When You Can't Fix It: No Matter How Hard You Try
It has taken me years, but I finally "get" that there are some things I cannot fix. And that's okay. I can't find a wife for my 45-year-old son; thus, I can't count on being a grandmother--something I would love. I can't fix my husband's issue with procrastination: I can't develop his new web site or submit more photos to shows and competitions. And I can't fix our broken government with a President, Congress, and Senate that are divided into those who have a moral compass but no spine and those with a spine but no moral compass.
I have always been healthy with no major physical or emotional problems. Yes, I've had a few varicose veins that needed repair, an emotional downturn during the winter months, and a few grand mal seizures. (Thankfully, those falls from grace are under control with medication, and it seems that I've fixed the problem.)
But yesterday I understood that I can't fix the chronic pain in my back (and who knows what other physical issues will come my way as I age.) Sure, working with a physical therapist helps--for a time. And then I take a dance class and limp home to stretch and ice.
I'm lucky. I have a friend with MS. I have a friend with a host of health issues, including restless leg syndrome, fibromyalgia, the residue of Legionnaire's Disease, and rheumatoid arthritis. She can't walk in the mornings, often has problems catching her breath, and is forever plagued by fatigue.
But she never complains. She carries on with with an acceptance of her limitations. She knows she can't fix these diseases that may worsen with age but that she can live within the day she's in and enjoy all the times when the fear and pain can be set aside.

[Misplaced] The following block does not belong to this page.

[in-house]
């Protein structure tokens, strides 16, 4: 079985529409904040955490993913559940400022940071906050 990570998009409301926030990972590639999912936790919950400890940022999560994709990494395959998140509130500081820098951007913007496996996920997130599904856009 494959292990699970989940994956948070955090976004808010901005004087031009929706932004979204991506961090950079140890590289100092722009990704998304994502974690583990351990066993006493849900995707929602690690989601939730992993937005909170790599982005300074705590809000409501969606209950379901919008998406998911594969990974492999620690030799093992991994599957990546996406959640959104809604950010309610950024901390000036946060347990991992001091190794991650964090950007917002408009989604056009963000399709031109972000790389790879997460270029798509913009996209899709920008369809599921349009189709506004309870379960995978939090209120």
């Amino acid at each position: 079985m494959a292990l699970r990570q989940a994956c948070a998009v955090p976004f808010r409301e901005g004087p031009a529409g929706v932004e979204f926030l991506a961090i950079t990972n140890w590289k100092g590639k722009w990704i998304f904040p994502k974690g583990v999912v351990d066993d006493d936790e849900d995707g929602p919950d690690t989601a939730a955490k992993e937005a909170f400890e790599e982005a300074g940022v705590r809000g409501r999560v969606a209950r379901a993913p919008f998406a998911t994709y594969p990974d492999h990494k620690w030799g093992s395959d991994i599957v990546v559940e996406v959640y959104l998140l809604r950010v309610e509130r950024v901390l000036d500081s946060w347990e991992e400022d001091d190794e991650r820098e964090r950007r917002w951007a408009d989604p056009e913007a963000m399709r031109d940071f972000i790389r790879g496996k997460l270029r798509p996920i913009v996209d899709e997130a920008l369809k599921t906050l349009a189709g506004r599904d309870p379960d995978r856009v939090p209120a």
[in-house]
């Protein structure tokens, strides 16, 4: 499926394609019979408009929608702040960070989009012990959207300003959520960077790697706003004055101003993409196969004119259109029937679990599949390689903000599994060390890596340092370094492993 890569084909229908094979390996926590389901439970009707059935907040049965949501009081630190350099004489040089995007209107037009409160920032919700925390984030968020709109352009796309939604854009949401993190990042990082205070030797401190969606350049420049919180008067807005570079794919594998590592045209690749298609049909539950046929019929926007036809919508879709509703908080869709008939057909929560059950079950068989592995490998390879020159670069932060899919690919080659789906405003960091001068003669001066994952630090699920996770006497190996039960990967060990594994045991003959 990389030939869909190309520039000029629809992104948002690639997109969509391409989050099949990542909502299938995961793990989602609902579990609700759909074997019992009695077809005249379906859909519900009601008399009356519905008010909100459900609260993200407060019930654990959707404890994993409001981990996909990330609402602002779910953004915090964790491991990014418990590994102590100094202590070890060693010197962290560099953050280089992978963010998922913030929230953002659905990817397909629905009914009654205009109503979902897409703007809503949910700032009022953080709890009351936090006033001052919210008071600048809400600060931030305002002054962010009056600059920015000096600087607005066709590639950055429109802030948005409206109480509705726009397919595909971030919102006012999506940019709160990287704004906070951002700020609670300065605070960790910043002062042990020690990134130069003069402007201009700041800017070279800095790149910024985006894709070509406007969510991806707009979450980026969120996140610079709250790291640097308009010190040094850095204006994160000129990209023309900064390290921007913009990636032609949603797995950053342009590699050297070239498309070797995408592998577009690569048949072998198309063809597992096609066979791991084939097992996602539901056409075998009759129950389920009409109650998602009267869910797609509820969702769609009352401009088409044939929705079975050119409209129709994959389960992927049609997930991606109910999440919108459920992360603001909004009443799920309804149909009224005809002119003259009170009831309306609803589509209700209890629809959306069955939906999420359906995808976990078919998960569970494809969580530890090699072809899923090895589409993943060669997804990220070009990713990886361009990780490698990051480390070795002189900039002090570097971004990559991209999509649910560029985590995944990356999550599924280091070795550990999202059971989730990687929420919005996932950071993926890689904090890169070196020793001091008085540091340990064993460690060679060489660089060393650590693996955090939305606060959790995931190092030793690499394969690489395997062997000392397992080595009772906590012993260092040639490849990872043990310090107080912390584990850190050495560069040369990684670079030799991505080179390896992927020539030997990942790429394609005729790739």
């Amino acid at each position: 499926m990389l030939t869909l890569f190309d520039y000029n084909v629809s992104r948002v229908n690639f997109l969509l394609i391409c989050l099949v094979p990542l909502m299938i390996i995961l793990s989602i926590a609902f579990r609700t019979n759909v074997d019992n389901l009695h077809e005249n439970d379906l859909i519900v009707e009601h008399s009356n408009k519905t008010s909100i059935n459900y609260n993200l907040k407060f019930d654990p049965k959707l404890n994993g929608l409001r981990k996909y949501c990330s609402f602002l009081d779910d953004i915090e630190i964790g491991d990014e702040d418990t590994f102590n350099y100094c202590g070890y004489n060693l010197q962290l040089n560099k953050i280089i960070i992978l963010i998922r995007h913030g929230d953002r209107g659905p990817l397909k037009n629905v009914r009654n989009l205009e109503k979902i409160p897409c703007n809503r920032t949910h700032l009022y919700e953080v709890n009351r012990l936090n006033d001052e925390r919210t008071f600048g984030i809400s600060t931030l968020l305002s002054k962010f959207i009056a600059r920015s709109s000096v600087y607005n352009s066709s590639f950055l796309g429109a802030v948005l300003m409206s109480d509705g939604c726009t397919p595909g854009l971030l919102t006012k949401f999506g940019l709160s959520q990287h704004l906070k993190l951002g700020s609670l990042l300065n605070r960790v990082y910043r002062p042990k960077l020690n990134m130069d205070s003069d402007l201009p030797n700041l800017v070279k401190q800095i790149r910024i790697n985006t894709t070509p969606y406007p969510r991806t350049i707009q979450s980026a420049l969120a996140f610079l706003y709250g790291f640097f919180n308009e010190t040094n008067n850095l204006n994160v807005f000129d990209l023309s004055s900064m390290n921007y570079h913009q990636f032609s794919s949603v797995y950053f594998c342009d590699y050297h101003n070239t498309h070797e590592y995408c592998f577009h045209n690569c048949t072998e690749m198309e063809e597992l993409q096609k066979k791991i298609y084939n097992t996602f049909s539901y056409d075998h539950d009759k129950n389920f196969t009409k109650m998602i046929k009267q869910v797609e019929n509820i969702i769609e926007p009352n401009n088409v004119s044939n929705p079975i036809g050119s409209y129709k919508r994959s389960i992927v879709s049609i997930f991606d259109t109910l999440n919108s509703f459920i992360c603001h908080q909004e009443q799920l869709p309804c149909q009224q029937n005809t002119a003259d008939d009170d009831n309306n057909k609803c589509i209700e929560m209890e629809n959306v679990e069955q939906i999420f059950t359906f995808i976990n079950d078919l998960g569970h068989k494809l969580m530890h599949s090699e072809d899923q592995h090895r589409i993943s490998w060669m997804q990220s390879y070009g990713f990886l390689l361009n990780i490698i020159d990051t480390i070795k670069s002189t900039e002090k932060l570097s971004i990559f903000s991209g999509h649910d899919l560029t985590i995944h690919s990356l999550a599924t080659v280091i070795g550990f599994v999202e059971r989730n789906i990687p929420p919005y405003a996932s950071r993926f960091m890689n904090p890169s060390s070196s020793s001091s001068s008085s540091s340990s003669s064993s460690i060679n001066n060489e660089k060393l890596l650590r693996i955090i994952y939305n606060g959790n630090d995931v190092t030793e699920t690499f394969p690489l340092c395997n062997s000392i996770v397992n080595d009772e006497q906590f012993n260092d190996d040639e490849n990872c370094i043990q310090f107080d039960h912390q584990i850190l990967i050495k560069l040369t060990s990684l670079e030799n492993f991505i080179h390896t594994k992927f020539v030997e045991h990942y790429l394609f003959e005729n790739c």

As I said, yesterday was the big "Ah, Ha" moment for me: I would be living with the effects of a spinal compression in L4 that I could never fix. The discomfort--often pain--would never go away. It would follow me like a a bad, recurring dream. And to grasp that reality was both a depressing and enlightening recognition that, as an older woman, I could not bounce back like I used to, that I might not bounce back at all.
I can do what I can to alleviate the consequences of fracturing my back, but I can never fix it like I can fix writer's block . . .
or a garden with too many empty
spots . . .
or a marriage that sometimes feels like a trap from which I cannot escape.
I have joined the ranks of older women who face what can seem like an onslaught of physical and emotional challenges. Will we "pull it up" like we did when many of us were raising children while trying to juggle a career? Facing a divorce?
Fighting for equity in the workplace and in society at large?
Leaving friends and family for parts unknown?
My bet is yes: we older women are strong, wise, and powerful. We can look in the rear view mirror and use that experience with its ups and downs and put what we can't fix in perspective and carry on with grace under pressure.
Sometimes, not being able to fix ourselves, no matter how hard we try, can be a blessing in disguise.